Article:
Nigeria, Operational Code of Conduct

N.B. As per the disclaimer, neither the ICRC nor the authors can be identified with the opinions expressed in the Cases and Documents. Some cases even come to solutions that clearly violate IHL. They are nevertheless worthy of discussion, if only to raise a challenge to display more humanity in armed conflicts. Similarly, in some of the texts used in the case studies, the facts may not always be proven; nevertheless, they have been selected because they highlight interesting IHL issues and are thus published for didactic purposes.

[Source: Greene, K., Crisis and Conflict in Nigeria, A Documentary Sourcebook, vol. I, 1966-69, pp. 455-457]


[Footnote 1 reads: Not dated, but issued early in July 1967. Reproduced by courtesy of a Nigerian soldier. The English version promised a translation into Hausa, Ibo, Yoruba, Efik, and Ijaw. Tiv was not mentioned.]


1. As your Commander-in-Chief of the Armed Forces of the Federal Republic of Nigeria, I demand from all officers and men the two most important qualities of a fighting soldier – loyalty and discipline. Nigerian Armed Forces, especially the Army, have established a very high international reputation for high discipline and fighting efficiency since their establishment until the events of 15th January, 1966 spoilt that reputation. Since then it has become most necessary to demand the highest sense of discipline and patriotism amongst all ranks of the Armed Forces. Success in battle depends to a large extent on this discipline and loyalty of the officers and men and their sense of patriotism.

2. You are all aware of the rebellion of Lt.-Col. C. Odumegwu-Ojukwu of the East Central State and his clique against the Government of the Federal Republic of Nigeria. In view of this defiance of authority, it has become inescapable to use the force necessary to crush this rebellion. The hardcore of the rebels are Ibos. The officers and men of the minority areas (Calabar, Ogoja and Rivers and even some Ibos) do not support the rebellions acts of Lt.-Col. C. Odumegwu-Ojukwu. During the operations of Federal Government troops against the rebel troops many soldiers and civilians will surrender. You should treat them fairly and decently in accordance with these instructions.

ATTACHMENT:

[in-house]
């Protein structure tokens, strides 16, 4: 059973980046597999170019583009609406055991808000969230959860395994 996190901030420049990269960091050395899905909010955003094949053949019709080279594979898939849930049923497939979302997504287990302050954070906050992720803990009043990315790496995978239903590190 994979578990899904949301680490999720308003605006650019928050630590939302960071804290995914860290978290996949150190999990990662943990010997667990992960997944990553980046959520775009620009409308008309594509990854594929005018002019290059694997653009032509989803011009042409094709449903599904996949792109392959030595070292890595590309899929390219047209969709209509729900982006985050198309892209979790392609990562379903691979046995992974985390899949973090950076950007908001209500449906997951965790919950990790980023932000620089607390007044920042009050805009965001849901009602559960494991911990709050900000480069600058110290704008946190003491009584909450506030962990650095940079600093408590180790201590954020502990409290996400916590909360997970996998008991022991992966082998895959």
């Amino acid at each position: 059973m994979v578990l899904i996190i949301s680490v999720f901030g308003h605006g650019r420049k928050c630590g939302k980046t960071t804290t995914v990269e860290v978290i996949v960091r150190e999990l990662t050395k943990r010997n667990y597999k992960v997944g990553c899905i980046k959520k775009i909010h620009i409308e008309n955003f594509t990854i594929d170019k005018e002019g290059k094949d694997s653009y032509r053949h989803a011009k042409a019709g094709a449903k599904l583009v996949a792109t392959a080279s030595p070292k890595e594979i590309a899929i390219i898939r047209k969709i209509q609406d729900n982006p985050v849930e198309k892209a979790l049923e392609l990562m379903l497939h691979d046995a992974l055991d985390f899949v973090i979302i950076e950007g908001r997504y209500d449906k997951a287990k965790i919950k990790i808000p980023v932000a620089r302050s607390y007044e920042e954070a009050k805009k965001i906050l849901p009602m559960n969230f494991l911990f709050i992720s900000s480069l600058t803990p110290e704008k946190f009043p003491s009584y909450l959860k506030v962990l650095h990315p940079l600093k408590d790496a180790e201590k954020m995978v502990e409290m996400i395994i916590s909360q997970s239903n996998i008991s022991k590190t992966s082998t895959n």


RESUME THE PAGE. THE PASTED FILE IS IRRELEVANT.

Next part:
3. You must all bear in mind at all times that other nations in Africa and the rest of the world are looking at us to see how well we can perform this task which the nation demands of us. You must also remember that you are not fighting a war with a foreign enemy. Nor are you fighting a religious war or Jihad. You are only subduing the rebellion of Lt.-Col. Odumegwu-Ojukwu and his clique. You must not do anything that will endanger the future unity of the country. We are in honour bound to observe the rules of the Geneva Convention in whatever action you will be taking against the rebel Lt.-Col. Odumegwu-Ojukwu and his clique.

4. I direct all officers and men to observe strictly the following rules during operations. (These instructions must be read in conjunction with the Geneva Convention):

a.   Under no circumstances should pregnant women be illtreated or killed.

b.   Children must not be molested or killed. They will be protected and cared for.